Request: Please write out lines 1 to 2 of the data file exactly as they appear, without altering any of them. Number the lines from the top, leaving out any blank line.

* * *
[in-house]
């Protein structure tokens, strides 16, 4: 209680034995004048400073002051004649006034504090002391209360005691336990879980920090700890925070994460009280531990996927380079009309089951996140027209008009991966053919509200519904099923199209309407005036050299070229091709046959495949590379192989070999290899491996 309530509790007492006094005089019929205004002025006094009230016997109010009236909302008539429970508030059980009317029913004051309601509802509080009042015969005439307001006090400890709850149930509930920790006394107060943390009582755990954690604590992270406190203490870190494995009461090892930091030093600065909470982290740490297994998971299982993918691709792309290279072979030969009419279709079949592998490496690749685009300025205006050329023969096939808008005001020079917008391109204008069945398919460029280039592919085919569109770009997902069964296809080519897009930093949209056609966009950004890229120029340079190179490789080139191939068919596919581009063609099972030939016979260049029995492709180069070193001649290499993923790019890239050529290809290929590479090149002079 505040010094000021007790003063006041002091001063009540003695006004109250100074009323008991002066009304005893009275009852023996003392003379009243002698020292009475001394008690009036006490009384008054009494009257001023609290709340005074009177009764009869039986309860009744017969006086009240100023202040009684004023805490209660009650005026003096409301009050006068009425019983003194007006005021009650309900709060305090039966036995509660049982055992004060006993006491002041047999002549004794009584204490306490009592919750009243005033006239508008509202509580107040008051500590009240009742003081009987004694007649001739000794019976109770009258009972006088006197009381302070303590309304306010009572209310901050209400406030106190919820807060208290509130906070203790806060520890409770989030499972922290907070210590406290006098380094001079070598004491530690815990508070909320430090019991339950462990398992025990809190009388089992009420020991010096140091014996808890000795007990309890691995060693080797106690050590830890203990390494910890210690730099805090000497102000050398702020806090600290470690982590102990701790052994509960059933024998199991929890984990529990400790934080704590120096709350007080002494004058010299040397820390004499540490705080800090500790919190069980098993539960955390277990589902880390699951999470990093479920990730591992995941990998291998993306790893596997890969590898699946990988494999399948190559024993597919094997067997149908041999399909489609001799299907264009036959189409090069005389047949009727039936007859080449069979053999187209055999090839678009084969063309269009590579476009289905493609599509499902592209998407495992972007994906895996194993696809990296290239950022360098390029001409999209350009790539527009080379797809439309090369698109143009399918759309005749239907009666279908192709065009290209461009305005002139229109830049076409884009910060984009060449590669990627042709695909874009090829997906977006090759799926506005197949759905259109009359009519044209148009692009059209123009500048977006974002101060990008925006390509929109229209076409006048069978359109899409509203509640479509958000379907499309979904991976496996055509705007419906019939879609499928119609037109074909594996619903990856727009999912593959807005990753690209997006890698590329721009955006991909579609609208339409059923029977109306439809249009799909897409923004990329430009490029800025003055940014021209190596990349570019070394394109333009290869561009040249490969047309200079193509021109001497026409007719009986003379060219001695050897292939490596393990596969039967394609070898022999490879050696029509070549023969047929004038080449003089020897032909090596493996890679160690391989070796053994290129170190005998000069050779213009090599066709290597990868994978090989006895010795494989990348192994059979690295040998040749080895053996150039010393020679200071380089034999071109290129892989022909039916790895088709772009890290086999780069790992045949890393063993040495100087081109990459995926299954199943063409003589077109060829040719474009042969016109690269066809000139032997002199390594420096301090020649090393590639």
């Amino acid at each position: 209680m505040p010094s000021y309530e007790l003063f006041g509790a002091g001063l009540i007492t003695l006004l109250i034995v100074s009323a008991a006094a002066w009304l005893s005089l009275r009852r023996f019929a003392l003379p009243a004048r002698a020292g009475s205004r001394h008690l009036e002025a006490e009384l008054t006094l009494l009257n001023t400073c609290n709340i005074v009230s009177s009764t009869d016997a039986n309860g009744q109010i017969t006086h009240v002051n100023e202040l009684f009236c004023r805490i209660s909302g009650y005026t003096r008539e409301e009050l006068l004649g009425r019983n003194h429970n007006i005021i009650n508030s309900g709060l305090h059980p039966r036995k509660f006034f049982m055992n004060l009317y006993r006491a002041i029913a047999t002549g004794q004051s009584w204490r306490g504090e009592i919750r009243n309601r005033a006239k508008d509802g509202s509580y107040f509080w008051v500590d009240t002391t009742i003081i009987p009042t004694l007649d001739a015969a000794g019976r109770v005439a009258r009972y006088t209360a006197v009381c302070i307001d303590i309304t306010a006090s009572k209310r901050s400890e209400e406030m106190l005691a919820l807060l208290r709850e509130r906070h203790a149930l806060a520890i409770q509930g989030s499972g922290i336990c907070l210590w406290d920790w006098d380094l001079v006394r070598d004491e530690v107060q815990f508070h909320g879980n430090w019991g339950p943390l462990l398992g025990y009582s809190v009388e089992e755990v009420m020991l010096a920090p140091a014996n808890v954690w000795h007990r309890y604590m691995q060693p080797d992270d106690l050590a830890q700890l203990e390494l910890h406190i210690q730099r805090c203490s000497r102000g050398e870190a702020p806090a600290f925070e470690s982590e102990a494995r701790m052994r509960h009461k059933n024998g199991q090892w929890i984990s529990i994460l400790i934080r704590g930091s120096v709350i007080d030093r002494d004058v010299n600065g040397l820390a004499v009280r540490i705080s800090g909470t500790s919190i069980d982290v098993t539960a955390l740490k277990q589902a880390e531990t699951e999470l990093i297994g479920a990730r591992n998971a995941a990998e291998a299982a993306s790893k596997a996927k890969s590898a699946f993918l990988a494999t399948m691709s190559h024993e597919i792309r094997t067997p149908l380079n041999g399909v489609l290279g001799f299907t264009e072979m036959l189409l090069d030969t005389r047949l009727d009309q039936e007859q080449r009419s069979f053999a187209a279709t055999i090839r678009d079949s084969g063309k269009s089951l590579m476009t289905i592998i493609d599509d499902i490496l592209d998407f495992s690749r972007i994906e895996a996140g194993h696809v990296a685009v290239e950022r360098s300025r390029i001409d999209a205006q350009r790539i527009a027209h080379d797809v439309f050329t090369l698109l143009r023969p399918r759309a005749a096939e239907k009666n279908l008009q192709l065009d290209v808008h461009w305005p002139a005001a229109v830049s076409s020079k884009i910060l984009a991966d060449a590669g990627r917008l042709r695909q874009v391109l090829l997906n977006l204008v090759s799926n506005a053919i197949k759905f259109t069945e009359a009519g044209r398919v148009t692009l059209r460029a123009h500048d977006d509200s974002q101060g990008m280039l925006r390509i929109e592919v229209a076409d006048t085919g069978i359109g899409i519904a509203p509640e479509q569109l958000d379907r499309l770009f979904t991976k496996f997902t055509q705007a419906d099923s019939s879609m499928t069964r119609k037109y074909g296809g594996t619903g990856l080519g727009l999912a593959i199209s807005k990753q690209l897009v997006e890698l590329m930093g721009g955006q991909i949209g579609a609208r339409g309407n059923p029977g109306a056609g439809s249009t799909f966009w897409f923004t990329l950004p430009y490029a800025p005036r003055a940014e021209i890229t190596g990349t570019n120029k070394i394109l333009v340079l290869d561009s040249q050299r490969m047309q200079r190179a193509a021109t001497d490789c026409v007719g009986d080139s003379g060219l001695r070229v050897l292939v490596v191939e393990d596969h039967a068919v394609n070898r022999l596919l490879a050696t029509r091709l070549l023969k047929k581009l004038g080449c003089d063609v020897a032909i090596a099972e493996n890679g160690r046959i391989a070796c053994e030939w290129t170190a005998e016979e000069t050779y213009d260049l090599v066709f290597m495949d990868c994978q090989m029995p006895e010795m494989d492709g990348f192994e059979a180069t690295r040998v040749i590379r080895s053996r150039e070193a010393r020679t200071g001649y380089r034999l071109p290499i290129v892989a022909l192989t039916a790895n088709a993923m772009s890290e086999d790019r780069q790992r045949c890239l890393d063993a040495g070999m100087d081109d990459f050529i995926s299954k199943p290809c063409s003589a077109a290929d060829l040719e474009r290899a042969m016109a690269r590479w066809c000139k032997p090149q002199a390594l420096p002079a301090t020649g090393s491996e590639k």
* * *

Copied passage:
[in-house]
């Protein structure tokens, strides 16, 4: 209680034995004048400073002051004649006034504090002391209360005691336990879980920090700890925070994460009280531990996927380079009309089951996140027209008009991966053919509200519904099923199209309407005036050299070229091709046959495949590379192989070999290899491996 309530509790007492006094005089019929205004002025006094009230016997109010009236909302008539429970508030059980009317029913004051309601509802509080009042015969005439307001006090400890709850149930509930920790006394107060943390009582755990954690604590992270406190203490870190494995009461090892930091030093600065909470982290740490297994998971299982993918691709792309290279072979030969009419279709079949592998490496690749685009300025205006050329023969096939808008005001020079917008391109204008069945398919460029280039592919085919569109770009997902069964296809080519897009930093949209056609966009950004890229120029340079190179490789080139191939068919596919581009063609099972030939016979260049029995492709180069070193001649290499993923790019890239050529290809290929590479090149002079 505040010094000021007790003063006041002091001063009540003695006004109250100074009323008991002066009304005893009275009852023996003392003379009243002698020292009475001394008690009036006490009384008054009494009257001023609290709340005074009177009764009869039986309860009744017969006086009240100023202040009684004023805490209660009650005026003096409301009050006068009425019983003194007006005021009650309900709060305090039966036995509660049982055992004060006993006491002041047999002549004794009584204490306490009592919750009243005033006239508008509202509580107040008051500590009240009742003081009987004694007649001739000794019976109770009258009972006088006197009381302070303590309304306010009572209310901050209400406030106190919820807060208290509130906070203790806060520890409770989030499972922290907070210590406290006098380094001079070598004491530690815990508070909320430090019991339950462990398992025990809190009388089992009420020991010096140091014996808890000795007990309890691995060693080797106690050590830890203990390494910890210690730099805090000497102000050398702020806090600290470690982590102990701790052994509960059933024998199991929890984990529990400790934080704590120096709350007080002494004058010299040397820390004499540490705080800090500790919190069980098993539960955390277990589902880390699951999470990093479920990730591992995941990998291998993306790893596997890969590898699946990988494999399948190559024993597919094997067997149908041999399909489609001799299907264009036959189409090069005389047949009727039936007859080449069979053999187209055999090839678009084969063309269009590579476009289905493609599509499902592209998407495992972007994906895996194993696809990296290239950022360098390029001409999209350009790539527009080379797809439309090369698109143009399918759309005749239907009666279908192709065009290209461009305005002139229109830049076409884009910060984009060449590669990627042709695909874009090829997906977006090759799926506005197949759905259109009359009519044209148009692009059209123009500048977006974002101060990008925006390509929109229209076409006048069978359109899409509203509640479509958000379907499309979904991976496996055509705007419906019939879609499928119609037109074909594996619903990856727009999912593959807005990753690209997006890698590329721009955006991909579609609208339409059923029977109306439809249009799909897409923004990329430009490029800025003055940014021209190596990349570019070394394109333009290869561009040249490969047309200079193509021109001497026409007719009986003379060219001695050897292939490596393990596969039967394609070898022999490879050696029509070549023969047929004038080449003089020897032909090596493996890679160690391989070796053994290129170190005998000069050779213009090599066709290597990868994978090989006895010795494989990348192994059979690295040998040749080895053996150039010393020679200071380089034999071109290129892989022909039916790895088709772009890290086999780069790992045949890393063993040495100087081109990459995926299954199943063409003589077109060829040719474009042969016109690269066809000139032997002199390594420096301090020649090393590639």